Tributes have been paid to one of Ireland’s most respected statesmen, Liam Cosgrave, who has died aged 97.
Mr Cosgrave was taoiseach from 1973 to 1977 and was part of the government which declared Ireland a Republic in 1949.
He also oversaw Ireland joining the United Nations and addressed the Joint Houses of US Congress in 1976.
Taoiseach Leo Varadkar led expressions of sympathy and tributes.
“Liam Cosgrave was someone who devoted his life to public service; a grateful country thanks and honours him for that and for always putting the nation first,” Mr Varadkar said.
“Throughout his life he worked to protect and defend the democratic institutions of our state, and showed great courage and determination in doing so.
“He always believed in peaceful co-operation as the only way of achieving a genuine union between the people on this island, and in the 1970s he celebrated that this country had embarked, in his own words, ‘on a new career of progress and development in the context of Europe’.”
President of Ireland Michael D Higgins said UN membership was one of Mr Cosgrave’s most memorable achievements and gave shape to Ireland’s independent voice on the global stage.
“His words on that occasion that Ireland should work to ‘take our place in the comity of nations and do our part to secure what small nations have always required, the maintenance of peace’ remains to this day an important reminder of our nation’s role and unique voice on global issues such as disarmament, peacekeeping, human rights and development,” President Higgins said.
• READ MORE: Leo Varadkar becomes new leader of Fine Gael
“Liam Cosgrave was committed to serving the people of Ireland with all of his energy, intellect as well as passion.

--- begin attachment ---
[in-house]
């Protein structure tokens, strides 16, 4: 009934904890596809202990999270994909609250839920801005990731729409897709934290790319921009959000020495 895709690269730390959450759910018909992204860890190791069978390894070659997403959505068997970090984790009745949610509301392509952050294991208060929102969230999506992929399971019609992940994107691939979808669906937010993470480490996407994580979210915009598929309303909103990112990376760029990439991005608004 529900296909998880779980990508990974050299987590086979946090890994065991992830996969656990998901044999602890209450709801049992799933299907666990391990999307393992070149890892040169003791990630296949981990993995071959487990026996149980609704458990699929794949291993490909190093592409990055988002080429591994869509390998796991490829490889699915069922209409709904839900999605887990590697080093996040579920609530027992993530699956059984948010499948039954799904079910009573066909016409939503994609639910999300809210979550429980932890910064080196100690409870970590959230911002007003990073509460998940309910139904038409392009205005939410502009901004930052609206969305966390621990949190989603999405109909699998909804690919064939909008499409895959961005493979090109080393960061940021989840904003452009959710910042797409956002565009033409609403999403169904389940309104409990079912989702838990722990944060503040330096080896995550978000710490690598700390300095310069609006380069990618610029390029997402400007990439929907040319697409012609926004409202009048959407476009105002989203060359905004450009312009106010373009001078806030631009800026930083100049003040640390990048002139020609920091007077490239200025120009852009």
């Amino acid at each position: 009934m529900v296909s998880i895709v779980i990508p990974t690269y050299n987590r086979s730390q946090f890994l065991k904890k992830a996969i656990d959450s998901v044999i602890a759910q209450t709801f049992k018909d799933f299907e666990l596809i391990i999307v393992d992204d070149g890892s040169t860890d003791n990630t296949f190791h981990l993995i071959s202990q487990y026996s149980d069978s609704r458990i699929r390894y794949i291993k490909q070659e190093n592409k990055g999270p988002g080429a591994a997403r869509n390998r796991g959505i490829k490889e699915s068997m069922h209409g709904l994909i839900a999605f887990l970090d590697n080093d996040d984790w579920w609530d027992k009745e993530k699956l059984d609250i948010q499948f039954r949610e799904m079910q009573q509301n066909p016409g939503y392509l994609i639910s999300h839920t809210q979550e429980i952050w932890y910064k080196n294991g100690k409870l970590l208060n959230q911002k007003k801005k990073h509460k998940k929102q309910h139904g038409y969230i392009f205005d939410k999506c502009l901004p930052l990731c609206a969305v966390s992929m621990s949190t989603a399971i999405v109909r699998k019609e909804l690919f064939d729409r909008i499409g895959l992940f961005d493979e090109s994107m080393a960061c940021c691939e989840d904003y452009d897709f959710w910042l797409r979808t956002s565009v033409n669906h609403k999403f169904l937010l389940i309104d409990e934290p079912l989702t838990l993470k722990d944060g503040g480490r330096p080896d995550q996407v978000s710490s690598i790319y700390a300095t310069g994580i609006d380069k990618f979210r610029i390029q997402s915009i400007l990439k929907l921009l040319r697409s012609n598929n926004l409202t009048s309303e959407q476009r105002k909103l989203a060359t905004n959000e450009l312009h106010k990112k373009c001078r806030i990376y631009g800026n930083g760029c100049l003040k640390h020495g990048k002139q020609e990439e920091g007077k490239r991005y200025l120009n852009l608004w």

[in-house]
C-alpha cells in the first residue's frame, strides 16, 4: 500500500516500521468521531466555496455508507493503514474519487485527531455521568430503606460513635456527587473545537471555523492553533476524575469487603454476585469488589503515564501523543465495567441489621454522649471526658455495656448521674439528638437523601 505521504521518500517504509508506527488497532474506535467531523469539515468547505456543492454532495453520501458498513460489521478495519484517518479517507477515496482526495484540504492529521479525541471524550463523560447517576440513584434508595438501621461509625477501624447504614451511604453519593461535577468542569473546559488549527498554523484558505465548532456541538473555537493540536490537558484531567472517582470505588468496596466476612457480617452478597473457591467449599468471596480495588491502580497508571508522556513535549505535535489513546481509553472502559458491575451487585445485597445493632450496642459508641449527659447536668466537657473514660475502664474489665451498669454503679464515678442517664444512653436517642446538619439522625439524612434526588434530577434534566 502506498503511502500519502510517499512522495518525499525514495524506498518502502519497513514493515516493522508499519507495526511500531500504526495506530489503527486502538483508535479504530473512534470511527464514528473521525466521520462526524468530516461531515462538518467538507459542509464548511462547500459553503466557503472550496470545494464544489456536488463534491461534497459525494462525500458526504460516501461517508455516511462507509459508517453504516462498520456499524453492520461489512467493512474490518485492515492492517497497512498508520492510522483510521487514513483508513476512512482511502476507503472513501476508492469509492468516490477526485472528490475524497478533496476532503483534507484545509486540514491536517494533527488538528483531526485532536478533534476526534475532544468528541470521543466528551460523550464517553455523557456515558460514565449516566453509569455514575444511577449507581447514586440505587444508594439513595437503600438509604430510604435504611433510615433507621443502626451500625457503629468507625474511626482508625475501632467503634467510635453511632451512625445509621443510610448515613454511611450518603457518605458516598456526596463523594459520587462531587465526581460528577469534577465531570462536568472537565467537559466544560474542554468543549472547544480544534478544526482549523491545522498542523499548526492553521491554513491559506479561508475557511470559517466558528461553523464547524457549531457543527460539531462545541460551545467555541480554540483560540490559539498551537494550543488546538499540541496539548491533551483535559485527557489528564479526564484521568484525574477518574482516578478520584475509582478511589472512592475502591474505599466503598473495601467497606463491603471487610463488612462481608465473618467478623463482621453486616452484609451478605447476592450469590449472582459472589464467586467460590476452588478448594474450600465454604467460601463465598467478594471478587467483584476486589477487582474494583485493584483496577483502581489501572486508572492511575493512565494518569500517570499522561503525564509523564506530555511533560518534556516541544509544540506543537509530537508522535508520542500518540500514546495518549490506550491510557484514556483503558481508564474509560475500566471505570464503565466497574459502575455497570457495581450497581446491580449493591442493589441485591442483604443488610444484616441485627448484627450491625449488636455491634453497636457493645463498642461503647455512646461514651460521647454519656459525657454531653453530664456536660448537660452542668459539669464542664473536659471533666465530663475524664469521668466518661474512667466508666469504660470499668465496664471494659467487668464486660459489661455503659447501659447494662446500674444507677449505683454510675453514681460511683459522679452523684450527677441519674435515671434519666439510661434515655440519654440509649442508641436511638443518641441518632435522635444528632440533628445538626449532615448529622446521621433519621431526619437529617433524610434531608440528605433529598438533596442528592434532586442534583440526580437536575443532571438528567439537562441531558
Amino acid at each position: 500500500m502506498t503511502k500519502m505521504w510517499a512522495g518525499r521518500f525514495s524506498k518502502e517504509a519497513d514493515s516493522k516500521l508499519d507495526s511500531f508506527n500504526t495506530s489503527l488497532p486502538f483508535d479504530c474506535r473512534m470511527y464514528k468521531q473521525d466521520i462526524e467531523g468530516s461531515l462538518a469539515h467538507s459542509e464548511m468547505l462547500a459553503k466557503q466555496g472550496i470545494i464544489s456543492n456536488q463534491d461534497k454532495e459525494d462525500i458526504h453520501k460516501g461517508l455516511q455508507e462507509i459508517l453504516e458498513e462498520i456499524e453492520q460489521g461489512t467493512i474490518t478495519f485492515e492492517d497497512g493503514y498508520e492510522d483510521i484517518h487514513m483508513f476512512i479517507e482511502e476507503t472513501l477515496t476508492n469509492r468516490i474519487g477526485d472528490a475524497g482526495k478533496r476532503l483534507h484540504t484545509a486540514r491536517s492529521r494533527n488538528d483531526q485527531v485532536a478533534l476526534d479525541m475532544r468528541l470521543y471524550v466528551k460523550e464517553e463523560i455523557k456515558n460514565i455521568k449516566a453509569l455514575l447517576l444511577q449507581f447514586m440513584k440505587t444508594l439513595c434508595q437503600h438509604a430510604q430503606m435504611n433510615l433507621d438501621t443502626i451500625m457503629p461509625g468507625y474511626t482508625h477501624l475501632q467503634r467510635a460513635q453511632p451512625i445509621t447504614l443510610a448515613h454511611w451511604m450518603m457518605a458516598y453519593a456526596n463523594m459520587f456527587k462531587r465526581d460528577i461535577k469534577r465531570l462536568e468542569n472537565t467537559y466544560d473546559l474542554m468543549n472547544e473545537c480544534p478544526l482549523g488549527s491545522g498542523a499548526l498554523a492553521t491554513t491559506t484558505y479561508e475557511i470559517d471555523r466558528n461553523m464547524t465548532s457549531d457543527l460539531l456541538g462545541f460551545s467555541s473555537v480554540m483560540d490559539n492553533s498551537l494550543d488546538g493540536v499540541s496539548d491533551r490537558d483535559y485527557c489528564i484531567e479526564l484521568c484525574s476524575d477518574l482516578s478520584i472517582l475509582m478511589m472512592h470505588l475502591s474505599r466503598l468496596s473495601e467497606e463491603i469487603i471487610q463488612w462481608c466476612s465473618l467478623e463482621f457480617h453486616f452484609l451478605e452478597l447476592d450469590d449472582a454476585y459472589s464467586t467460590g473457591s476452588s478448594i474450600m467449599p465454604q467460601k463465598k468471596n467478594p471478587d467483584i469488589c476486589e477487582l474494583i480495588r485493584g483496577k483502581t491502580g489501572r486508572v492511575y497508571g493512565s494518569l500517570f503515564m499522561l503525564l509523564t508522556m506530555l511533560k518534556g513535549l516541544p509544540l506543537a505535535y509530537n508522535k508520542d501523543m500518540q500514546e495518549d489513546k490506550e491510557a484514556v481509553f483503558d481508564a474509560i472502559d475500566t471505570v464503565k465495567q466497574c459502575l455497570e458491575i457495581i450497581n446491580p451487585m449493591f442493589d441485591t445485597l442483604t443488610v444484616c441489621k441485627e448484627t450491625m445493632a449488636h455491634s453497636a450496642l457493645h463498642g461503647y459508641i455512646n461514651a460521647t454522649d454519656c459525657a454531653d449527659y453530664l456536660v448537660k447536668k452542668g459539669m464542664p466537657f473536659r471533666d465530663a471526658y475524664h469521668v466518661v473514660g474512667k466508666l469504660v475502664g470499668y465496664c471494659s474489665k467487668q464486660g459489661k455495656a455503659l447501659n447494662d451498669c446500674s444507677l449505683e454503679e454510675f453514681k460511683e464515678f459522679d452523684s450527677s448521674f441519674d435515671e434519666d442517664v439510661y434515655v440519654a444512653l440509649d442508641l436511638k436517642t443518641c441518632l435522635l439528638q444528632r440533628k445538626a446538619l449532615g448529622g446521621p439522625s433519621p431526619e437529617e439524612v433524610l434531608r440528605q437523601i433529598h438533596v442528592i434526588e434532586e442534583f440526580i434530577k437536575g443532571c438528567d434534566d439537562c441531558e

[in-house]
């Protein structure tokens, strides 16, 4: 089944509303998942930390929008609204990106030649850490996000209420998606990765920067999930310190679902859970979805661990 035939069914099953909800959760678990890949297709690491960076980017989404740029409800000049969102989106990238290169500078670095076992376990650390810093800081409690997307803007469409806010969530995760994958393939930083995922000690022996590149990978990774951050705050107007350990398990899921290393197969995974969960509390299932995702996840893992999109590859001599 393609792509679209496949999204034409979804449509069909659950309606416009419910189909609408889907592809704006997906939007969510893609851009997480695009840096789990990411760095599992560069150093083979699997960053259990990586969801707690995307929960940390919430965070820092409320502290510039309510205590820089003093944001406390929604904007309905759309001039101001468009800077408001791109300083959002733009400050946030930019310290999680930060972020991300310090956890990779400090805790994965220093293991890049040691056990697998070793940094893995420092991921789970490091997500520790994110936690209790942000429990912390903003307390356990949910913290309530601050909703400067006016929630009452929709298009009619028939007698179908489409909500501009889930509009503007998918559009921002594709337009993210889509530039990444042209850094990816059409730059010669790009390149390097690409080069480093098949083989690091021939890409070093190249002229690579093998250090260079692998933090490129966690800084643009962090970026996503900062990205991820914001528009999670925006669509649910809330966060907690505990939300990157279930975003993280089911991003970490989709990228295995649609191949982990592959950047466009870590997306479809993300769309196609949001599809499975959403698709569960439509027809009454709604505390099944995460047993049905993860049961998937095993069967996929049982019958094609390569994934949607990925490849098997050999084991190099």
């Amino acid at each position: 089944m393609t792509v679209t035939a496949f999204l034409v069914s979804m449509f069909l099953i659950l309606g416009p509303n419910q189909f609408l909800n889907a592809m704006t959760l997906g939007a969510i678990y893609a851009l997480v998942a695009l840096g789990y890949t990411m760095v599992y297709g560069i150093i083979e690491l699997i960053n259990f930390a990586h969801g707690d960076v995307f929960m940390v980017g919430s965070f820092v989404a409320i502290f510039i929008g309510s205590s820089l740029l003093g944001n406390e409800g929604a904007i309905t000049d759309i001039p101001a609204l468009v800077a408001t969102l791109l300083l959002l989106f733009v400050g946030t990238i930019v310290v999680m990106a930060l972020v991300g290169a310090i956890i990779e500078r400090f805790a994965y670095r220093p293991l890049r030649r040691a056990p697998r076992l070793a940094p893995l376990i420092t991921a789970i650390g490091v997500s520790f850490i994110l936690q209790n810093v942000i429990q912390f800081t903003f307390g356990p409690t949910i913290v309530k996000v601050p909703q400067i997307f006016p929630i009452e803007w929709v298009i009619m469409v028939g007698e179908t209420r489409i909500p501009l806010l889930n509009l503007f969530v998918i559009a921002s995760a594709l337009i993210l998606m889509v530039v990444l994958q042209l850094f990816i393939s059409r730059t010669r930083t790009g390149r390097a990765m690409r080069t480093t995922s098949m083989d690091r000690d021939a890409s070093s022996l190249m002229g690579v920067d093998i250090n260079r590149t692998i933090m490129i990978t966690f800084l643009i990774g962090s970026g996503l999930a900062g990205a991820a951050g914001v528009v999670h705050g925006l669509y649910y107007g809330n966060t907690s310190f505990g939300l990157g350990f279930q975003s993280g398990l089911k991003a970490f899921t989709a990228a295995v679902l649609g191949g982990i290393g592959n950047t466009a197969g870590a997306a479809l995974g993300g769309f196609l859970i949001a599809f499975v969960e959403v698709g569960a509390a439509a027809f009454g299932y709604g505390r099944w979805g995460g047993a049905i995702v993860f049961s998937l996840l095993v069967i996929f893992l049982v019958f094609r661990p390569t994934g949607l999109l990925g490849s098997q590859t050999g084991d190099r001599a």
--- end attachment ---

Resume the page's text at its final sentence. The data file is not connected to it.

“In retirement, he loved to be among the people, be it at state occasions or sporting events and it is fitting that we pay tribute to his significant contribution to Ireland.”
Mr Cosgrave is survived by his three children Mary, Liam and Ciaran.
Political figures from the past and present are expected to add further tributes throughout the day, including around the Dail parliament and Leinster House where Mr Cosgrave’s portrait hangs.
He was born in 1920, the son of WT Cosgrave, who was a key figure in the foundation of the Irish Free State and an officer in the 1916 Rising.
Mr Cosgrave went on to follow in his father’s footsteps with a 40 year political career and was regarded as an internationally respected statesman.
He consistently opposed violence.
In an Irish context the Sunningdale agreement in Northern Ireland looms large in his achievements, albeit that six months after it was signed a loyalist workers’ strike brought down the institutions in Belfast.
He was regarded as having a good relationship with unionist leader Brian Faulkner, who introduced internment but became central to the power-sharing deal.
Mr Cosgrave led the Fine Gael-Labour coalition government in the 1970s which ended 16 years of Fianna Fail domination.